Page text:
By Sonwabise Sebata, (Acting) Chair for the Board of the South African Women in ICT Forum
Now in its 14th year, the World Economic Forum’s Global Gender Gap Report states that only 21.4% of women sit on Boards in South Africa, and more specifically only 20% of women directors serve on Boards of JSE-listed companies in 2020. In addition, The Jack Hammer Executive Report Volume III shows that women occupy only 17% of top-executive levels across all sectors in South Africa. But what about the ICT sector specifically? Women occupy a mere 23% of the total job roles in South Africa’s ICT sector.
The figures are no better globally. Women currently hold only 19% of tech-related jobs at the top 10 global tech companies. Meaning the rest, a total of 81%, is occupied by men. In addition, men occupy 72% of leadership roles in the same top 10 global tech companies while women only occupy 28% of the leadership roles in those companies. It doesn’t come as a surprise however, a study by World Wide Web Founder Arthur Goldstuck, reveals that men are assumed to be the better leaders and this assumption is mostly made by other men.
So where to from here for women in ICT in South Africa?
It starts with our foundation, the education system. A PWC report shows that the proportion of females to males who graduate with STEM-related degrees is at an imbalance in South Africa but this is also a global gender problem. World Economic Forum statistics show that in maths and statistics studies there are only 4.5% female students. In engineering, manufacturing and construction there are only 3.10% female students, which in turn shrinks the number of women in STEM, posing further restrictions to our growth as women in the sector.
The answer however is more complex than just our education system. Behavioural design, counter-stereotyping societal norms, upskilling and reskilling, role modelling, de-biasing societal structures, and changing the narrative and images associated with toys to sports to design models to classrooms should all play a role. Even more so because closing the gender gap by just 10% in South Africa would have extremely positive spin-offs for our economy. Economists at PWC estimate that this would give the country a 3.2% GDP growth and a 6.5% reduction in unemployed job seekers, as well as contribute to poverty alleviation in the country.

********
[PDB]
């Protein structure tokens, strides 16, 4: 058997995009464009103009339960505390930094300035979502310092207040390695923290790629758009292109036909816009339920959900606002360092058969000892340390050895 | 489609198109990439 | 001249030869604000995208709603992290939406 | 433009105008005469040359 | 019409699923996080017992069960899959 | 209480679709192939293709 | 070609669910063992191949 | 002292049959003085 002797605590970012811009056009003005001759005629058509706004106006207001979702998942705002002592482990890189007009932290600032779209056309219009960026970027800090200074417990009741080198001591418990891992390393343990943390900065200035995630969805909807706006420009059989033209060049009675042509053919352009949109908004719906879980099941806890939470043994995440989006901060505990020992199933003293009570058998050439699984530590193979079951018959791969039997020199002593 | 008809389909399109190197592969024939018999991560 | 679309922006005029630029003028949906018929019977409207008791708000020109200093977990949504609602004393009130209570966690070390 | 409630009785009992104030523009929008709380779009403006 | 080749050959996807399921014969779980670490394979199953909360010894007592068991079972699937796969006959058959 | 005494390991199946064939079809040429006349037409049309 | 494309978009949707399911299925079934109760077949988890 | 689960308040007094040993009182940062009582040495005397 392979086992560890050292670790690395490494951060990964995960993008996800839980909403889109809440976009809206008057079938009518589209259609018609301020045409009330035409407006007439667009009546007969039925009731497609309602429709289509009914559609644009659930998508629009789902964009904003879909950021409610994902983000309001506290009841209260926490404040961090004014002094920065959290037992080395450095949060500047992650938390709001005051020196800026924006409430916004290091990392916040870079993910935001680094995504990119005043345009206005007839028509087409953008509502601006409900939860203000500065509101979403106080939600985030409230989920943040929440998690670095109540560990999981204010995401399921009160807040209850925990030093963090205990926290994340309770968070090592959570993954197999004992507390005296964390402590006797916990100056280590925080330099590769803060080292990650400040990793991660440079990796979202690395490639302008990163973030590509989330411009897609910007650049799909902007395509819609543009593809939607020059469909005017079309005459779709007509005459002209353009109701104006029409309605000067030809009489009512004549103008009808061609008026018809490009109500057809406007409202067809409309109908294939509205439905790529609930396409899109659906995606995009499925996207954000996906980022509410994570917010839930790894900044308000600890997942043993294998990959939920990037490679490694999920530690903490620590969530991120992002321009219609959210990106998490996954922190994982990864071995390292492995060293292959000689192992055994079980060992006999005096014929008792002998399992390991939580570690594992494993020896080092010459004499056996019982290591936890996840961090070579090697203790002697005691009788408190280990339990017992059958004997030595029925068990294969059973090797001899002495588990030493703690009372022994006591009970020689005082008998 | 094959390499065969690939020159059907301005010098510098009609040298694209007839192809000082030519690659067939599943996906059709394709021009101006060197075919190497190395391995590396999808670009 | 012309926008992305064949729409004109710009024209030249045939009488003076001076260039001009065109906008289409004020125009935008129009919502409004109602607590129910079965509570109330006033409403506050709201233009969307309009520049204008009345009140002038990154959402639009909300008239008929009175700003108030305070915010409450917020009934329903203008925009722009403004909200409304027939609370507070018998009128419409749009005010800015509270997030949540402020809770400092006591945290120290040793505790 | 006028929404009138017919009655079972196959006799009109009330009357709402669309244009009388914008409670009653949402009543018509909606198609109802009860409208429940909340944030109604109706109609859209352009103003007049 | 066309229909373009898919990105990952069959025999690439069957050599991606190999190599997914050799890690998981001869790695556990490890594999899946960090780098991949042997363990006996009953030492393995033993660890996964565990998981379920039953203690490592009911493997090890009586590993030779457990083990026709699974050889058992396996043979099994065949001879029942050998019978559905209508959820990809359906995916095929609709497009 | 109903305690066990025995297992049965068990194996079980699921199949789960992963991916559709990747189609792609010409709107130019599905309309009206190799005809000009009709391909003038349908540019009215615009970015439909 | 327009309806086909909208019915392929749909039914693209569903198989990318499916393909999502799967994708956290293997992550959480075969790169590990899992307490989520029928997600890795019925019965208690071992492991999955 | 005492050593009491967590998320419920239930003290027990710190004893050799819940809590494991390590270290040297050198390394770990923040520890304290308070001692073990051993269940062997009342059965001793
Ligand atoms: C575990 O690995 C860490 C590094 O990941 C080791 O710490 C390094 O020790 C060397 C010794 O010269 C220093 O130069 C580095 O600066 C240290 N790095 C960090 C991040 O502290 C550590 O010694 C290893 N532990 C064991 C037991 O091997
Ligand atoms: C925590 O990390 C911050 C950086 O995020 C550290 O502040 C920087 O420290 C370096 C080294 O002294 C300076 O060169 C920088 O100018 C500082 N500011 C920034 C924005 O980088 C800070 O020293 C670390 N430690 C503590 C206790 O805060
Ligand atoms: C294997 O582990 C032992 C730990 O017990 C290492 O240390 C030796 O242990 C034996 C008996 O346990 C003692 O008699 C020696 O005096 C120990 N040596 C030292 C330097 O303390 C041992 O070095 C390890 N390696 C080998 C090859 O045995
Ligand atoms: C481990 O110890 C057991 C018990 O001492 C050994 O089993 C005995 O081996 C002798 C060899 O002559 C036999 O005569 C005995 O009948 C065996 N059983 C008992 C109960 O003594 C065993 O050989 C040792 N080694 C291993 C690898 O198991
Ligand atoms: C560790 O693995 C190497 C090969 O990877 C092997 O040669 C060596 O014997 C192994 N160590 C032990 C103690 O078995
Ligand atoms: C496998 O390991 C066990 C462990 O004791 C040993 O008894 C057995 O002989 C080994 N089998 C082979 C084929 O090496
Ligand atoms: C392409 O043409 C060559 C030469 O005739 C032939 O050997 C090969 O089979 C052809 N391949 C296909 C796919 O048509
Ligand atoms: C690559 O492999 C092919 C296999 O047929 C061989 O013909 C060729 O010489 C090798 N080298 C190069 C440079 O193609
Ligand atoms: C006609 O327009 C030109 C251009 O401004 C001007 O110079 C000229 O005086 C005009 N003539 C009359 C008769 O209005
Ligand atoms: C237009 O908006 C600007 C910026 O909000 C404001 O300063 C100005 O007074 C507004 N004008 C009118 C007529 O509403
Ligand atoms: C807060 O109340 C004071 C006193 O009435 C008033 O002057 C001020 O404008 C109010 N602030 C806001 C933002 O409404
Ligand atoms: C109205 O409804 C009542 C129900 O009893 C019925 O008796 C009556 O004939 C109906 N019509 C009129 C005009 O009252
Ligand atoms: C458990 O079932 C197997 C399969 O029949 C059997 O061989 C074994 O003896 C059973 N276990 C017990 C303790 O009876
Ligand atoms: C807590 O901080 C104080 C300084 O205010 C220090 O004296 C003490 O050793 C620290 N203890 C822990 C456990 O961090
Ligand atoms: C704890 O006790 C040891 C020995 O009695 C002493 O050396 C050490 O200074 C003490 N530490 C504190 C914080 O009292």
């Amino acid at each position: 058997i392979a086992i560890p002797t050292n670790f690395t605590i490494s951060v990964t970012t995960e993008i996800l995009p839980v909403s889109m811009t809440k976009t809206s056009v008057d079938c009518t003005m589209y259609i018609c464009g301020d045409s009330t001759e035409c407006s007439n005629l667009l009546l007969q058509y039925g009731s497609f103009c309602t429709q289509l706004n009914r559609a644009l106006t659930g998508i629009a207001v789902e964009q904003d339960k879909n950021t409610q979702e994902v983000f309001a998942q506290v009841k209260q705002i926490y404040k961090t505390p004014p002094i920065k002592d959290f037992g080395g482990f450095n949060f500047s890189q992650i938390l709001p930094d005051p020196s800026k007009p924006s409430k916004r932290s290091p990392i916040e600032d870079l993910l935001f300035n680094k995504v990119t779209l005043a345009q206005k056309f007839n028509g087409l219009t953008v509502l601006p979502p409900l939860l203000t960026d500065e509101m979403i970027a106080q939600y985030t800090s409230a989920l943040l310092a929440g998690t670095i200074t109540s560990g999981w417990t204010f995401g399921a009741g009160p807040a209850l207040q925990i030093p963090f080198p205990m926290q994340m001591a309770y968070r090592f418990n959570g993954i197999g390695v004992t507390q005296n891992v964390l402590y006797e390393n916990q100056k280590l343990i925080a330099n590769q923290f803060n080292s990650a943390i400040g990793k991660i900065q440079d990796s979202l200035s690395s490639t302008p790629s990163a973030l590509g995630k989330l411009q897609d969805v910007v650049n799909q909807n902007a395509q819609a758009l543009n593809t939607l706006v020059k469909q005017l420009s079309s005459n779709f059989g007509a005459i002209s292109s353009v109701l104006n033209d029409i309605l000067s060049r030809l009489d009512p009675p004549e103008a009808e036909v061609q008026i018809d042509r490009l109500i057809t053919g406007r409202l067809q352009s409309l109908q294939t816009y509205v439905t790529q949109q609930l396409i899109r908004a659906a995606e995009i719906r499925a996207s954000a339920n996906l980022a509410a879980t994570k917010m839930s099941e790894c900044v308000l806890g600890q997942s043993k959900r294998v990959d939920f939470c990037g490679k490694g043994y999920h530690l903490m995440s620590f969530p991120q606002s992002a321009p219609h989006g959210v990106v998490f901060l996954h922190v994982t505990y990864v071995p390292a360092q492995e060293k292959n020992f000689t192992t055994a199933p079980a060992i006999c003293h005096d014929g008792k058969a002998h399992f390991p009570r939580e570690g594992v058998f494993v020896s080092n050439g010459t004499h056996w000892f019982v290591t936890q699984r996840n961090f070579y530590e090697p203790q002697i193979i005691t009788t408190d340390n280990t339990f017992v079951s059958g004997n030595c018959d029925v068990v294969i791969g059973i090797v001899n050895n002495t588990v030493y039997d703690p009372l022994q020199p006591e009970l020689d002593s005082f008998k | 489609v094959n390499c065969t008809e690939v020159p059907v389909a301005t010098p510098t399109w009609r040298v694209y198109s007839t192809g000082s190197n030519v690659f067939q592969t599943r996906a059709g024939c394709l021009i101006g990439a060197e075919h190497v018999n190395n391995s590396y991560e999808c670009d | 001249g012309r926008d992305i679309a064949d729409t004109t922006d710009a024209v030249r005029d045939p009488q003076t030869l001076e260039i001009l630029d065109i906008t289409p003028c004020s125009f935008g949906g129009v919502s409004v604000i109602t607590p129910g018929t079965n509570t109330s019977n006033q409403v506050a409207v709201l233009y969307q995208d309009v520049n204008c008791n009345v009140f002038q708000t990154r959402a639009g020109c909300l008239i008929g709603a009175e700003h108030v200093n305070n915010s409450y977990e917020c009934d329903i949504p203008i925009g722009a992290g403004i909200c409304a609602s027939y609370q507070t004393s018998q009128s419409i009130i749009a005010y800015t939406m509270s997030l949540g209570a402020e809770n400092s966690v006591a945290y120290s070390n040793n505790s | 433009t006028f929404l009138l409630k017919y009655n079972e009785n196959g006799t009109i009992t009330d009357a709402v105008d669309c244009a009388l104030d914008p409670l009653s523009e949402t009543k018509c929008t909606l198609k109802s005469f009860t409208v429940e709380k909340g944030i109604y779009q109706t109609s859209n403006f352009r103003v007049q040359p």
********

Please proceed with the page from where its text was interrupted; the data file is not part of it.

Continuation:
It is encouraging to see more ICT companies with women leaders in South Africa; namely, Microsoft, Software AG, SAP, Naspers, Project Isizwe, and Siemens in addition to women founders of successful local ICT businesses and NGOs such as Soma-Solutions, Uhuru Spaces, Lindamahle, Imbokodo ICT Consulting, FemTech, Kids in ICT and Girl Code to name a few; but the call to action is far broader than that.
The South African Women in ICT Forum was launched in 2014 as a platform for advocating for the increase of women in South Africa’s ICT sector through policy frameworks, programmes that contribute to career acceleration, training and capacity building. Since then, when the current Board took over in May 2019, the Forum’s mandate increased to include not only women but also youth and people living with disabilities and not only the ICT sector exclusively but also ICT-enabled sectors. This has enabled the Forum to reach a much wider portion of marginalized communities whose voices and needs were not represented in the sector. What has also been a turning point for the Forum, is working with the Ministry of Communications and Digital Technologies as well as Industry bodies such as the Black IT Forum, ITA, US Chamber of Commerce, 30% Club amongst others but also business. We have been encouraged by companies such as Microsoft, Gijima, Cisco, Altron, Clearline Protection Systems, RaizCorp, MindShare, Broadband Infraco, Standard Bank, and Accenture to name a few, who have reached out to work with us on this front.
The World Economic Forum believes that it will take 100 years, 99.5 years to be exact, to bridge the gender gap. We shouldn’t expect drastic change in the sector in 2020, but on the bright side our collective efforts will be the force that creates real impact.